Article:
Injured THP troopers drive home #MoveOver message

(WBIR - Knoxville) Law enforcement throughout Tennessee are taking part in a massive social media push to inform people about the state's "move over" law.

Dozens of photos of people holding small signs with the hashtag #MoveOver have inundated the Tennessee Highway Patrol's Facebook page. Tennessee troopers say traffic fatalities involving law enforcement are up 33-percent compared to last year

The "move over" awareness campaign comes in the wake of a crash this weekend that killed a Nashville Metro Officer while he was working an accident on I-65. A tractor trailer struck and killed Officer Michael Petrina, 25, even though drivers had a two-mile notice.

"When I first came out of the academy, I was really passionate about he move over law," said trooper Joey Lindsay, now in his seventh year with the Tennessee Highway Patrol. "Now it is even more important to me because I have experienced the dangers myself. You have to move over and give room to emergency vehicles on the side of the road. If you cannot get over, you have to slow down considerably. That is the law."

In July 2013, a truck smashed into Lindsay's cruiser as the trooper helped with a vehicle that caught fire on Interstate 75. The crash broke Lindsay's neck.

"I never even saw it coming and I got struck by a tractor trailer while I was sitting roadside stationary. I was just sort of in disbelief when it happened. Fortunately, I wasn't outside the vehicle. If I was outside the vehicle, I wouldn't be doing this interview."

For Lindsay, the "move over" movement to increase awareness is a lot more than a hashtag.

"It is so frustrating because people are driving along, they can clearly get over, and they won't. Of course, I'll jump in my cruiser and run them down and cite them for it. Half the time they will say they are not aware there was such a law. Whether they are lying or not, who is to say? Ignorance of the law is not a defense. We are doing everything we can to educate people and inform them so we can be safe and the motoring public can be safe, too."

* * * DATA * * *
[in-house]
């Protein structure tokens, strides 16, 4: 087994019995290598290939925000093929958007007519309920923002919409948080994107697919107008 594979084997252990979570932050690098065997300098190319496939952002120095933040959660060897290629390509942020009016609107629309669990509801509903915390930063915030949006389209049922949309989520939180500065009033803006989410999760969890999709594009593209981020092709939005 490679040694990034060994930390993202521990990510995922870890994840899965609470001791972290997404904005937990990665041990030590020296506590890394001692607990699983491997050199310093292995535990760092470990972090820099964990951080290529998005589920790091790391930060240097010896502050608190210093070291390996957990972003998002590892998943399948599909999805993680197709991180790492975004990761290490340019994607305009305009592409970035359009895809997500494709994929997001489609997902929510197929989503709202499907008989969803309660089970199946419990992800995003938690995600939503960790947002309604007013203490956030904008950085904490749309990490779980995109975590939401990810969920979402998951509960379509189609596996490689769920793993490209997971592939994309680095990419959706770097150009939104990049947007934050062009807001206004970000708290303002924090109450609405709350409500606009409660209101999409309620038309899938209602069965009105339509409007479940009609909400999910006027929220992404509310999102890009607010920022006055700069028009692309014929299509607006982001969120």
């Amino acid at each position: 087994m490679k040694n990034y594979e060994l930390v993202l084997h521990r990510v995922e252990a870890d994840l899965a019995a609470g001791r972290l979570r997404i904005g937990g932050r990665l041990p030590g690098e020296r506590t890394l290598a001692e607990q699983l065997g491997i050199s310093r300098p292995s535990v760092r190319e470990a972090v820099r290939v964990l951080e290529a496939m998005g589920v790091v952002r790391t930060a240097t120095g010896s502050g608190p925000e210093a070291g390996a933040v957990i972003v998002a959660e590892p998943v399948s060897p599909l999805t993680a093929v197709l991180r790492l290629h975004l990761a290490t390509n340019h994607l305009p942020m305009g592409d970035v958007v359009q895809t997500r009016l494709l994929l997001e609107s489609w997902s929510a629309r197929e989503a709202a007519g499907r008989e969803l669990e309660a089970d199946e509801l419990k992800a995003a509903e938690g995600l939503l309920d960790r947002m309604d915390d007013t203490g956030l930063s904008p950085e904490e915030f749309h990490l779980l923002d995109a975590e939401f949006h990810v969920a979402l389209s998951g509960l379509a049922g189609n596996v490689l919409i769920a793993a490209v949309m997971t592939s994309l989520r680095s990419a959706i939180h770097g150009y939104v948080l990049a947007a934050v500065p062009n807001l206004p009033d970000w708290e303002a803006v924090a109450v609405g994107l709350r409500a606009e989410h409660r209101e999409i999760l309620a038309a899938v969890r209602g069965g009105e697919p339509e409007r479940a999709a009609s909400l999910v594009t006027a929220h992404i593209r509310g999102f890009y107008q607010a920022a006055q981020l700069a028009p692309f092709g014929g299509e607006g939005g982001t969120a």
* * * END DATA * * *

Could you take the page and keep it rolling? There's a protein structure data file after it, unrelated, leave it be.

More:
Lindsay considers himself fortunate to still be able to serve rather than dying in the line of duty. A colleague of Lindsay's is also fortunate to be alive, but is still unable to physically return to the job he loves.

"The Move Over law is very important. The message is so important because it changed my life in the blink of an eye," said Sgt. Lowell Russell with the Tennessee Highway Patrol. "It's sad that the officer got killed last weekend. We need to make people aware of the law for everybody's sake."

Russell barely survived a horrific crash in 2012 on Interstate 40 in Knoxville. A transfer truck smashed into Russell's cruiser parked on the side of I-40 as the trooper finished a traffic stop.

"I ended up getting knocked across three lanes of traffic and hit the concrete barrier, shattered my spine, and just changed my life forever," said Russell. "I've been through a lot the last couple of years and am so thankful for all of the prayers and support people gave me. I'm also really thankful people are getting the word out about the 'move over' law and sharing their pictures online. The move over law is a wonderful law that's very beneficial. It protects a lot of people, including police officers and any kind of first-responders."

The law says cars must move over a lane from the side of the road if possible to provide space for roadside law enforcement, utility workers, and other vehicles. If drivers are unable to move over a lane, Lindsay says the law states they must at least slow down considerably.

"It's not just for our safety. It's for drivers, too. You would have to live with striking somebody and killing them because you're in a hurry to get from point A to point B and you don't care about people's safety."

Violating the move-over law is a Class B misdemeanor punishable by a fine of $100 to $500 and/or imprisonment of up to 30 days.


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